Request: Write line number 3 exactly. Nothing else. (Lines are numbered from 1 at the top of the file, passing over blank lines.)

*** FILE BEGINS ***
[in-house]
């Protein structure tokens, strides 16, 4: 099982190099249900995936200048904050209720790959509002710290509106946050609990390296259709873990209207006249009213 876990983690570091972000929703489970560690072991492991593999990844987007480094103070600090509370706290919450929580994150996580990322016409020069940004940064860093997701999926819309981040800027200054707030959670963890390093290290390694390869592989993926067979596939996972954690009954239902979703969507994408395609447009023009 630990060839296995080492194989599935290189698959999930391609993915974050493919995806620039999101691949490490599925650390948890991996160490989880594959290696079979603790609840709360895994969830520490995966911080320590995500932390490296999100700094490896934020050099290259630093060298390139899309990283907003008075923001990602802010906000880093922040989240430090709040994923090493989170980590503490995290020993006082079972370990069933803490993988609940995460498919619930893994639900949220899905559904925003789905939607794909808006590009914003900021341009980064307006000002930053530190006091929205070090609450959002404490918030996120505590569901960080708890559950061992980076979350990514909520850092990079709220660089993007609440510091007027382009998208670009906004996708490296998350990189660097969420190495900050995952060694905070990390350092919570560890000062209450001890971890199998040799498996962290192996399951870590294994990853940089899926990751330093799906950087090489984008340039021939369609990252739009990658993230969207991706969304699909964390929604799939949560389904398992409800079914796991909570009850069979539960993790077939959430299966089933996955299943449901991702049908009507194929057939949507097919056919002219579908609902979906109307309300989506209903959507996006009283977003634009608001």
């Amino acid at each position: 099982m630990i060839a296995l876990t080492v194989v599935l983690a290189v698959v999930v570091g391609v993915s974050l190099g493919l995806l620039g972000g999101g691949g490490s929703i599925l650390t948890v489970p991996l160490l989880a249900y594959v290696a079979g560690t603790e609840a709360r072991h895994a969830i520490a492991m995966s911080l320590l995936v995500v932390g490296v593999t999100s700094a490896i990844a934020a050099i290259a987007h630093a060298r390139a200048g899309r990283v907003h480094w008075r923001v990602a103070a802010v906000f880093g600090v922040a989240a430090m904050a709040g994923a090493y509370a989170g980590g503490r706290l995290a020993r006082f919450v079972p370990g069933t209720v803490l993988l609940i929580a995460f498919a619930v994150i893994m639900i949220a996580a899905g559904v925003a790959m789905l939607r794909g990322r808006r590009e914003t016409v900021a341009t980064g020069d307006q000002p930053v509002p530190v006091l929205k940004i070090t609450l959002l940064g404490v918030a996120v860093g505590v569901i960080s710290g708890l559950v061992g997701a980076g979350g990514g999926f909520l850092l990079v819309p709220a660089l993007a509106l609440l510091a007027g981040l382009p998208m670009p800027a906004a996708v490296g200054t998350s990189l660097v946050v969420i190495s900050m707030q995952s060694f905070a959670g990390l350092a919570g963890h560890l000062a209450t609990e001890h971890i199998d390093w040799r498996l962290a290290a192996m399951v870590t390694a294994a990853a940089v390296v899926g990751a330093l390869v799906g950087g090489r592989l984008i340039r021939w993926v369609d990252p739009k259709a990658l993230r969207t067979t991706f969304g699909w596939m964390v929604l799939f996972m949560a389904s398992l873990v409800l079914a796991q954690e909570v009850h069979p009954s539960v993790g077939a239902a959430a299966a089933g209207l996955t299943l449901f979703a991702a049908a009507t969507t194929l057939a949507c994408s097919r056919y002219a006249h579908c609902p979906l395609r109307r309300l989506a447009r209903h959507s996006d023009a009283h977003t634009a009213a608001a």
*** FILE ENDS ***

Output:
């Amino acid at each position: 099982m630990i060839a296995l876990t080492v194989v599935l983690a290189v698959v999930v570091g391609v993915s974050l190099g493919l995806l620039g972000g999101g691949g490490s929703i599925l650390t948890v489970p991996l160490l989880a249900y594959v290696a079979g560690t603790e609840a709360r072991h895994a969830i520490a492991m995966s911080l320590l995936v995500v932390g490296v593999t999100s700094a490896i990844a934020a050099i290259a987007h630093a060298r390139a200048g899309r990283v907003h480094w008075r923001v990602a103070a802010v906000f880093g600090v922040a989240a430090m904050a709040g994923a090493y509370a989170g980590g503490r706290l995290a020993r006082f919450v079972p370990g069933t209720v803490l993988l609940i929580a995460f498919a619930v994150i893994m639900i949220a996580a899905g559904v925003a790959m789905l939607r794909g990322r808006r590009e914003t016409v900021a341009t980064g020069d307006q000002p930053v509002p530190v006091l929205k940004i070090t609450l959002l940064g404490v918030a996120v860093g505590v569901i960080s710290g708890l559950v061992g997701a980076g979350g990514g999926f909520l850092l990079v819309p709220a660089l993007a509106l609440l510091a007027g981040l382009p998208m670009p800027a906004a996708v490296g200054t998350s990189l660097v946050v969420i190495s900050m707030q995952s060694f905070a959670g990390l350092a919570g963890h560890l000062a209450t609990e001890h971890i199998d390093w040799r498996l962290a290290a192996m399951v870590t390694a294994a990853a940089v390296v899926g990751a330093l390869v799906g950087g090489r592989l984008i340039r021939w993926v369609d990252p739009k259709a990658l993230r969207t067979t991706f969304g699909w596939m964390v929604l799939f996972m949560a389904s398992l873990v409800l079914a796991q954690e909570v009850h069979p009954s539960v993790g077939a239902a959430a299966a089933g209207l996955t299943l449901f979703a991702a049908a009507t969507t194929l057939a949507c994408s097919r056919y002219a006249h579908c609902p979906l395609r109307r309300l989506a447009r209903h959507s996006d023009a009283h977003t634009a009213a608001a």